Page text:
While Ramdev has set an ambitious target of taking Patanjali Group’s revenue to over Rs 50,000 crore in five years, he is well aware of the challenges ahead. However, unlike earlier, when it had resorted to carpet bombing with dozens of new launches, Patanjali will now focus on organising its house.
Instead of going for a new venture, as soon as the last one is closed, Patanjali will optimise its production and sales with its existing capacity. It will try and expand market share in the categories it is already present in, he said. Patanjali’s desperate beat for Ruchi Soya
is not without a rationale as it will play a key role in the group’s future. “A group of naysayers was told by MNCs to portray a negative picture that Patanjali will lose the bid (for Ruchi Soya). But we managed to acquire it anyway,” he said.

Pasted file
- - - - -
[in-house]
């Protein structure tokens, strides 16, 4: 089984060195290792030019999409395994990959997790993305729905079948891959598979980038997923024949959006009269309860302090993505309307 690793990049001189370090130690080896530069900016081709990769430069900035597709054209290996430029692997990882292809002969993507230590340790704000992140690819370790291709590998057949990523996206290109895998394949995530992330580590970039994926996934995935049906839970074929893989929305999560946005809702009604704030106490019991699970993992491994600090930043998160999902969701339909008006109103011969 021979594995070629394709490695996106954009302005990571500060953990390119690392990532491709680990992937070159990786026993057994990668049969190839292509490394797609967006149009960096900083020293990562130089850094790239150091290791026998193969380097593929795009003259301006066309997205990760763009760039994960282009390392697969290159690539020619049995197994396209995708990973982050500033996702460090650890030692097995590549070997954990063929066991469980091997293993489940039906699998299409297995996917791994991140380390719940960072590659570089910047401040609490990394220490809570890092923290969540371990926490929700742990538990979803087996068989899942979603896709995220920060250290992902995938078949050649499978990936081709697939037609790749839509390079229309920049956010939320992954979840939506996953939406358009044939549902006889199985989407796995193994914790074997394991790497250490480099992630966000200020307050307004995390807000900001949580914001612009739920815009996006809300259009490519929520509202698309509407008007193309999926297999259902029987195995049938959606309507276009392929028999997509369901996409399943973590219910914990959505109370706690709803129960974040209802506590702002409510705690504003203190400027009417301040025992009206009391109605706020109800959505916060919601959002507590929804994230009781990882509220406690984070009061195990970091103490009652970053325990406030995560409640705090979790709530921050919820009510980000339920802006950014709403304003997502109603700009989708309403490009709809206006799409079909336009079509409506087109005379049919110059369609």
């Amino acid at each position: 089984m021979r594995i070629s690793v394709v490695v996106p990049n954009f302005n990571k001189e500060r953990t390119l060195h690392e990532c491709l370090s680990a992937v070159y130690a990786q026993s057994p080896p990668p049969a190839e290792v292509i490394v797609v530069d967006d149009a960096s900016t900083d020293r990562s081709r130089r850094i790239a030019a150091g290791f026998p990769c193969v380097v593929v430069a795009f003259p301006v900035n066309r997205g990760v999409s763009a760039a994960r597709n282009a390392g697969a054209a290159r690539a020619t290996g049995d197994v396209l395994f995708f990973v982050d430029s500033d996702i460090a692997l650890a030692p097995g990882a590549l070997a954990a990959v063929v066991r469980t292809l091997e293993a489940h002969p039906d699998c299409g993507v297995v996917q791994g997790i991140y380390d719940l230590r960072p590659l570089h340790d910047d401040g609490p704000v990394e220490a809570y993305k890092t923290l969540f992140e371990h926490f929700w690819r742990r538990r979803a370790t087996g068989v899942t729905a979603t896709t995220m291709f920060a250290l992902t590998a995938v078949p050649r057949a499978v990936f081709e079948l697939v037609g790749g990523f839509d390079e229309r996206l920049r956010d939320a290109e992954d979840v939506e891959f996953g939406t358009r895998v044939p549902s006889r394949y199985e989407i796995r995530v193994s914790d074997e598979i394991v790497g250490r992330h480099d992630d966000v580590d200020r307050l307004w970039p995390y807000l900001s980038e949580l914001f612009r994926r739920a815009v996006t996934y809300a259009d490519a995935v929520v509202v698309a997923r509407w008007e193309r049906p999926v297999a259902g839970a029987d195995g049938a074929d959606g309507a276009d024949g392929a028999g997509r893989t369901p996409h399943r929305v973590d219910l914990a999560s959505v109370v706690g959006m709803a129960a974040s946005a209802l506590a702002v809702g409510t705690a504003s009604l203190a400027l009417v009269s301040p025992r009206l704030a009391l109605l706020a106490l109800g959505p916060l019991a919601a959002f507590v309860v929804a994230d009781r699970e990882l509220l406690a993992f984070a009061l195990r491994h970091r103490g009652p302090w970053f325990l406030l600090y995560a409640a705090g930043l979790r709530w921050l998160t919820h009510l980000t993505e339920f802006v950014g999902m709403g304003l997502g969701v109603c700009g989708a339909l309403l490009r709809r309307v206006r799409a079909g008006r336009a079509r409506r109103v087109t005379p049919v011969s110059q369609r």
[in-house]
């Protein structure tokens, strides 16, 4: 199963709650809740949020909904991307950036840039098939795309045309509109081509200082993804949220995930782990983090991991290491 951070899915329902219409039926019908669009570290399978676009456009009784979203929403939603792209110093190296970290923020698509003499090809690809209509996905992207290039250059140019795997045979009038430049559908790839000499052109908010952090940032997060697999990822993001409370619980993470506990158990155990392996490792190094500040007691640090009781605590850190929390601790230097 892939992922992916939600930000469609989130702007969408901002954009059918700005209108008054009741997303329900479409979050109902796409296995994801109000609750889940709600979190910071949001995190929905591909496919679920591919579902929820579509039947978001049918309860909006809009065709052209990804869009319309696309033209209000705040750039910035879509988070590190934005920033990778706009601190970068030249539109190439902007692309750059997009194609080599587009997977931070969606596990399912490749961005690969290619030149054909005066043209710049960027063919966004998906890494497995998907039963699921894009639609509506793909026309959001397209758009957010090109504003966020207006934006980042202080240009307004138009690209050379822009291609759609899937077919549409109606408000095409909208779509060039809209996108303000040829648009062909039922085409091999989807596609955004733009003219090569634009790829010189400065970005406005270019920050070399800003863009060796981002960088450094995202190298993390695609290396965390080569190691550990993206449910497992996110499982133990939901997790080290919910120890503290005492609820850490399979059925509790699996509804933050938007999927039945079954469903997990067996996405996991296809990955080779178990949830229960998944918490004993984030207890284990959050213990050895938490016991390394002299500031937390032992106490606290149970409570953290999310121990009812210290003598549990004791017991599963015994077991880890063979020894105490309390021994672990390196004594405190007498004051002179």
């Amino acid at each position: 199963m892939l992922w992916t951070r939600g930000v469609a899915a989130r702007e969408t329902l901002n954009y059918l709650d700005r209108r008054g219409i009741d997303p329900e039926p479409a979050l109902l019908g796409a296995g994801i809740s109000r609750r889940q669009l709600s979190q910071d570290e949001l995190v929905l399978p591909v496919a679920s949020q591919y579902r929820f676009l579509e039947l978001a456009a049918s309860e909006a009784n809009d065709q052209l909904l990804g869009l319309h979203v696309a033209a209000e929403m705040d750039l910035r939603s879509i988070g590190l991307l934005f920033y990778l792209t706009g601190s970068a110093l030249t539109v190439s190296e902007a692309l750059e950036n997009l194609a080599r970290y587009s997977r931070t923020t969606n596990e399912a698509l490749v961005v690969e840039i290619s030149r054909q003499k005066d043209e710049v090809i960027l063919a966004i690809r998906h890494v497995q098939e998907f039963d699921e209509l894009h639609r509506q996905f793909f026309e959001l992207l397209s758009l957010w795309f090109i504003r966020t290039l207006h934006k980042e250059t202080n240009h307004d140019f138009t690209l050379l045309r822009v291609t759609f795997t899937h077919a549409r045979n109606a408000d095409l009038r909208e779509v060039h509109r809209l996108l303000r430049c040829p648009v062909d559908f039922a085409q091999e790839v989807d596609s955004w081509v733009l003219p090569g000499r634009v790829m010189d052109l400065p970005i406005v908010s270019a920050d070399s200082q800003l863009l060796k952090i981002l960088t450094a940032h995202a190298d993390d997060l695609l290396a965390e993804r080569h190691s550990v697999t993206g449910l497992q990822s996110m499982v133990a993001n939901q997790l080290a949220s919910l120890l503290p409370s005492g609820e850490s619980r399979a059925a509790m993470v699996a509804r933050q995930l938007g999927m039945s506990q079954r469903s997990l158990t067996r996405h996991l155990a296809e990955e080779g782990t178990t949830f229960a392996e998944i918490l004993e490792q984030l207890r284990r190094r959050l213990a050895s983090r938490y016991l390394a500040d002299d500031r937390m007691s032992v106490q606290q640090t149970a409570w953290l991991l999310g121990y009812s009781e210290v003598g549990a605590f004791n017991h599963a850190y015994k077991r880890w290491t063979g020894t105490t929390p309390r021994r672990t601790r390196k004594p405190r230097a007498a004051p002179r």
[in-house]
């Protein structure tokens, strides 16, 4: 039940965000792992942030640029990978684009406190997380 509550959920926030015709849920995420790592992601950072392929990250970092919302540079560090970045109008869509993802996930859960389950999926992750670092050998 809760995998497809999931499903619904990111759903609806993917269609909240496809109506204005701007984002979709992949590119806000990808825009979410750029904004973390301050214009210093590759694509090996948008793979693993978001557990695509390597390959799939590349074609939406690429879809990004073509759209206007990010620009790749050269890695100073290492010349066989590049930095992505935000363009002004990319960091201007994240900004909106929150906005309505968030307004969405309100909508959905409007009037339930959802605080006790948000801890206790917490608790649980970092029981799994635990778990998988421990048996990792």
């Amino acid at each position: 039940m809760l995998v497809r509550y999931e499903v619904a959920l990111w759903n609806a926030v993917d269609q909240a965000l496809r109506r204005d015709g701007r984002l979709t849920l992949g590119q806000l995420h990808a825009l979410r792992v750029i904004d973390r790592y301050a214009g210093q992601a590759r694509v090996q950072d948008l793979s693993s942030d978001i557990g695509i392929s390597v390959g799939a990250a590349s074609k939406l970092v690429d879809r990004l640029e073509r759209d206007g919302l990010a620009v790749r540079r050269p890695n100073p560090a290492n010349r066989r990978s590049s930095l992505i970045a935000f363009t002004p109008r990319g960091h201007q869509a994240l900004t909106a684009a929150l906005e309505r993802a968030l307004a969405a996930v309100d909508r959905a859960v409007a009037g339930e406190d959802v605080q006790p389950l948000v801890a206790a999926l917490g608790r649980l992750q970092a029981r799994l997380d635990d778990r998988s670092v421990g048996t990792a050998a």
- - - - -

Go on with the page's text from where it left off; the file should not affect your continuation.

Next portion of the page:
The plan is to unlock the firm’s potential. Owing to surging expenditures, Ruchi Soya
failed to pay its creditors in recent years, while its top line dwindled – falling from a high of Rs 28,411 crore in 2014-15 to less than Rs 13,000 crore last year. Scaling its business back to the earlier level will further take the Patanjali Group closer to its target.
According to Ramdev, Ruchi Soya
is likely to grow three times faster than Patanjali Ayurved.
Leveraging Ruchi Soya’s wide distribution network will be in focus. Currently, the firm’s products reach is over 1.1 million outlets through 5,000-odd distributors. “Its distribution network is a big gain for us”, said Lalit Pophale, an advisor to Patanjali Ayurved’s board of directors. By expanding distribution, Patanjali plans to make its products available to 500 million consumers by 2025 from 200 million now.
Moreover, to cut costs, Patanjali aims to bring down the share of imports in Ruchi’s portfolio by increasing local procurement. Failing to cut expenses has been a major dampener for Ruchi Soya’s earlier management. Between FY16 and FY18, its net loss grew fourfold to Rs 5,573 crore.